ASK A COP — How close can tailgaters legally follow?
Published 12:02 am Tuesday, December 5, 2023
Mike asks: During the traffic rush hour I experience a lot of tailgaters on the roadway. People are in such a hurry they literally get up on your bumper to cause to pull over. I am not frightened by this type of driver, but on the other hand, I do want to go home safely to my family. How close does the law in Texas say someone can travel behind another vehicle without breaking the law? How many feet or car lengths?
Answer: This is a huge problem. If you frequent many salvage yards, you will notice many vehicles with the front bumper or rear bumper damaged, all due to failure to control speed and following too closely. There is a two-second rule, not law that I like to apply. If you are traveling on a road where the speed limit is around 40 or lower, I apply the two-second rule, which means I will locate a fixed object and when the vehicle in front of me passes the object, I begin to count one thousand one, one thousand two. As the speed increases, of course the space in between you and the vehicle increases. Unfortunately the state of Texas doesn’t give a specific footage or vehicle lengths that one must travel behind another vehicle.
This is what the Texas Transportation Code has to say in regards to tailgaters. TRC Sec. 545.062. FOLLOWING DISTANCE. An operator shall, if following another vehicle, maintain an assured clear distance between the two vehicles so that, considering the speed of the vehicles, traffic, and the conditions of the highway, the operator can safely stop without colliding with the preceding vehicle or veering into another vehicle, object, or person on or near the highway I don’t recommend that you hold your position in your lane with the tailgater who wants to pass. When it is clear and you can safely do so, move out of the tailgater’s way. You are welcome to record the tailgater’s license plate number and report it to the police department that has jurisdiction.
Harry asks: I was convicted for a DWI 2 years ago, and I was wondering if I can carry a concealed weapon in my vehicle?
Answer: This is something that you should discuss with your probation officer regarding the stipulations of your probation. I must admit the state of Texas doesn’t prohibit you from carrying a CONCEALED weapon in your vehicle for a misdemeanor class A or B offense, as long as your charge wasn’t a FELONY DWI case. Keep in mind readers, if you have a concealed/open carry handgun license and are arrested for a class A or B misdemeanor, your concealed/open carry license will be revoked. You will not be eligible to apply for a concealed/open carry handgun license until five years after the date of your conviction of your DWI. The state may say “YES,” but your probation officer may say “NO!”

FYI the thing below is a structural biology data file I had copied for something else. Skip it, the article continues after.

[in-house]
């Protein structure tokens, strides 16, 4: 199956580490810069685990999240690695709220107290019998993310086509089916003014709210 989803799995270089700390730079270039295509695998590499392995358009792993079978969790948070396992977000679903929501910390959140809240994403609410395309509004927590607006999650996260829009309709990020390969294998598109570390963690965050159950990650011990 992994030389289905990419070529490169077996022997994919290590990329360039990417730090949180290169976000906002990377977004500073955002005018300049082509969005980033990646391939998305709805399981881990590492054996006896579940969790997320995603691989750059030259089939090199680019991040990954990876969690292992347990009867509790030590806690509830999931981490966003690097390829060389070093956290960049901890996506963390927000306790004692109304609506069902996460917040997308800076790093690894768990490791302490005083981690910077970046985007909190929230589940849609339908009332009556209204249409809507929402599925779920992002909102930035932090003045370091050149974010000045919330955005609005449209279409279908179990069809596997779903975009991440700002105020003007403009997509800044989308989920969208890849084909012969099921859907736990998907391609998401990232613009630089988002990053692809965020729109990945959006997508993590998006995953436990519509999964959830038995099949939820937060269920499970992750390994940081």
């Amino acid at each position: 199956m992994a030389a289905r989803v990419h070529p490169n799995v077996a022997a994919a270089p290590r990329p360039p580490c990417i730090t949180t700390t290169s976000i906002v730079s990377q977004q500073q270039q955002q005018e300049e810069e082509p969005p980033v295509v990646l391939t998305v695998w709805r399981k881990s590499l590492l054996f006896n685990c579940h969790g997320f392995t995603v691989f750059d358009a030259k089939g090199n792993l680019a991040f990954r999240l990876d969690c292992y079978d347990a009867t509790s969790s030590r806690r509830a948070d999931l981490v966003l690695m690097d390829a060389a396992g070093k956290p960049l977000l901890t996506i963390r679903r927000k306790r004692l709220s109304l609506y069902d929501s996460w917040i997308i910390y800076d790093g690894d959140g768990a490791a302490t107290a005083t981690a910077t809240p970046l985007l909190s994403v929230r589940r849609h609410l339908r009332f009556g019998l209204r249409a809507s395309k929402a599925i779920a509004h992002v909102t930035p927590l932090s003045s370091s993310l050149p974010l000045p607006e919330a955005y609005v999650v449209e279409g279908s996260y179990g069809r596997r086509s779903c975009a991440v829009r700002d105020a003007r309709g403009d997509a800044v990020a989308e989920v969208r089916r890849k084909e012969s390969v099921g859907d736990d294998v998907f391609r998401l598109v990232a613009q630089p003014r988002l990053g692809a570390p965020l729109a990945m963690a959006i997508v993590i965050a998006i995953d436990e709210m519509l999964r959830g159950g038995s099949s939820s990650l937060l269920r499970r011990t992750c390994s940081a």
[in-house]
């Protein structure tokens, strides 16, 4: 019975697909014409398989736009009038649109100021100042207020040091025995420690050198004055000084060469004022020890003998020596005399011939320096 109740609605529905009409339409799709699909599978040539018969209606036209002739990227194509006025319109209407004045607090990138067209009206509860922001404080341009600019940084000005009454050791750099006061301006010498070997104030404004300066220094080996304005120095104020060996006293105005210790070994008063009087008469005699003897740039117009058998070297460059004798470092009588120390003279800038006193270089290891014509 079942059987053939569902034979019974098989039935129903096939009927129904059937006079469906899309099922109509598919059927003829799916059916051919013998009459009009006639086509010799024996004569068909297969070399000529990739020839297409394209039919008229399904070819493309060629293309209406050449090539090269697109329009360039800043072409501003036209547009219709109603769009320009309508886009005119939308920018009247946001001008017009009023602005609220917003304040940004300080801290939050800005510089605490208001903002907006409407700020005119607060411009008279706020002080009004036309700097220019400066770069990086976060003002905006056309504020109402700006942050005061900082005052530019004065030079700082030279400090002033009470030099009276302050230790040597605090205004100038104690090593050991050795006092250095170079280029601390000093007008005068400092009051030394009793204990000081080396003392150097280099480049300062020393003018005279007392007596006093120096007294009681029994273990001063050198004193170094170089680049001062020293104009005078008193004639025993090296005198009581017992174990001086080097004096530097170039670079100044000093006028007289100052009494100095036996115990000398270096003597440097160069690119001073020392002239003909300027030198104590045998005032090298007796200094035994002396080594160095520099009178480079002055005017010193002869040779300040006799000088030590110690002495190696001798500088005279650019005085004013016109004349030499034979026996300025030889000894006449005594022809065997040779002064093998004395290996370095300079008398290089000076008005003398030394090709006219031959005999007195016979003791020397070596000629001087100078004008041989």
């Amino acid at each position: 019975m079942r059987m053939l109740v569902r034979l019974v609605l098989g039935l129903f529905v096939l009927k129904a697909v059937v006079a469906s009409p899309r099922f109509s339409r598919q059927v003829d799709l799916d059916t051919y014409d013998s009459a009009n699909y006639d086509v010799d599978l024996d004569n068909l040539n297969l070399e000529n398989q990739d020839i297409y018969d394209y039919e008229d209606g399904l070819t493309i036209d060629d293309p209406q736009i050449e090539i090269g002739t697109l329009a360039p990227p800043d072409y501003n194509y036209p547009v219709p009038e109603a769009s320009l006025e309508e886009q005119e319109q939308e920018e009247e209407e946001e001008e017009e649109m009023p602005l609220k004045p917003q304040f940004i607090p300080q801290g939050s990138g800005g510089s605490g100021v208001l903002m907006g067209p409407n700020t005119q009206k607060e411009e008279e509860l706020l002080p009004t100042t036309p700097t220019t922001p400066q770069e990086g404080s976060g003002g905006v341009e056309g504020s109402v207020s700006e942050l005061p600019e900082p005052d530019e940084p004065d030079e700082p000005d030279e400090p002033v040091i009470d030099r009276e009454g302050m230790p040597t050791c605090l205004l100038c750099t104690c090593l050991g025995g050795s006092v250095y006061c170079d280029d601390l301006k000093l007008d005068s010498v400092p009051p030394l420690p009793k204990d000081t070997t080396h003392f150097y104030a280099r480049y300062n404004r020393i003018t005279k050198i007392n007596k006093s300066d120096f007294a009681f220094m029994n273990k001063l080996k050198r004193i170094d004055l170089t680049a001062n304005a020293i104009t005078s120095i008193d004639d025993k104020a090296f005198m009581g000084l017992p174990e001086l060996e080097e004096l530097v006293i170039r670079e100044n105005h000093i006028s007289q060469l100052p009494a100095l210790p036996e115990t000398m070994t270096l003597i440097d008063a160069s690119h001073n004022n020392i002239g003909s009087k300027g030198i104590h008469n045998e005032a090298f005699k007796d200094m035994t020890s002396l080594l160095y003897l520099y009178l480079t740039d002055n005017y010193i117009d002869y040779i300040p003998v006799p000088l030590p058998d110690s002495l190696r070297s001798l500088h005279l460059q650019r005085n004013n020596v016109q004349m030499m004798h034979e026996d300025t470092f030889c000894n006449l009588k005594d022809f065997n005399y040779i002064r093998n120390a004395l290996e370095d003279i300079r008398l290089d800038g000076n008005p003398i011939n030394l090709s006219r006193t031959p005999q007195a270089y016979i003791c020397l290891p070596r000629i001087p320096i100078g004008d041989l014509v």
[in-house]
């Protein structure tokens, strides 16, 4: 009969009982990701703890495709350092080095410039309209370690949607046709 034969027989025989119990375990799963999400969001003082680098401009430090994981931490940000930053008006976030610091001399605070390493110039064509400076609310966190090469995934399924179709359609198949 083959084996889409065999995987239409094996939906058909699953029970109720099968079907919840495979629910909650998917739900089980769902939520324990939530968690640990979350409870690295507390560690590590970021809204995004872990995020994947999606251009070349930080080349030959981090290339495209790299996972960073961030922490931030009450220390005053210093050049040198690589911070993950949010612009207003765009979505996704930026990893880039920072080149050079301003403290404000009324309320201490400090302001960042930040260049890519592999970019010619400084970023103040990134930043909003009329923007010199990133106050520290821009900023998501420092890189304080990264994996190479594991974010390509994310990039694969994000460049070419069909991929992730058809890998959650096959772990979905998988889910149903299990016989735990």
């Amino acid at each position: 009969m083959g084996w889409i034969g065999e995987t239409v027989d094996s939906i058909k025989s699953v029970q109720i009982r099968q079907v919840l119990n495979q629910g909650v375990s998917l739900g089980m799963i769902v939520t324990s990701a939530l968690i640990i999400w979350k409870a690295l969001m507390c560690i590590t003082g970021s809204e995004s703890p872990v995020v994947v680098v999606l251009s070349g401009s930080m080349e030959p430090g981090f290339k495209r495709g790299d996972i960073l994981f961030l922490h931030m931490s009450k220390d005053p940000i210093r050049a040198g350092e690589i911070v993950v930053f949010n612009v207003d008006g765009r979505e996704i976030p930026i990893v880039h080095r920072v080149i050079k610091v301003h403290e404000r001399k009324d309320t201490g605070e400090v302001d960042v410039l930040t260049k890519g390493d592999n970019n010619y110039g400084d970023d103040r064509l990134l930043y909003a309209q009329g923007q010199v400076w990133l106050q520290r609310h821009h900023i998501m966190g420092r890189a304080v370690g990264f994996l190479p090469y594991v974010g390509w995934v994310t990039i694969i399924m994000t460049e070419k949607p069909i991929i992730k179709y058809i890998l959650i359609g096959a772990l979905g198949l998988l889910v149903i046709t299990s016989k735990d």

Roxanne asks: My vehicle didn’t come with a front license plate bracket, so I just put my front plate on the dashboard. My friend told me I’m supposed to have it on the front, but there isn’t anywhere to put it. I also have a lot of friends who display their sorority plates on the front of their vehicles instead of the state issued plate. Is this legal?
Answer: This is an issue that many people encounter. In the state of Texas, you are required to have a state issued license plate on the furthermost front and rear of your vehicle. The excuse that my vehicle didn’t come with a bracket is just that and EXCUSE! It is your responsibility to make your vehicle, “ROAD READY!” Now if your friends are operating a motor vehicle on a state of Texas roadway with a sorority front plate and there is not a state issued plate on the front of their vehicle, they are driving in violation. You can have a sorority plate, as long as your state of Texas issued plate is also and on the furthermost front of the vehicle and legible.
Join Me, Officer Rickey Antoine and the crew of Stephen “Buzzard Boots” Mosley, Lelo “mouth of Hwy 69/73” I. Washington and Tejas “Lil Man” Morning Star for Ask A Cop live on KSAP 96.9 FM, The Breeze radio station every Tuesday from 1 to 3 p.m. Tune in via the Internet at ksapthebreeze.org. Call in questions live at 409-982-0247. Email questions to email@example.com, call 409-983-8673 for voice mail or mail them to 645 4th Street, Port Arthur, Texas, 77640. If you happen to see me in public, you can always approach and “Ask A Cop!”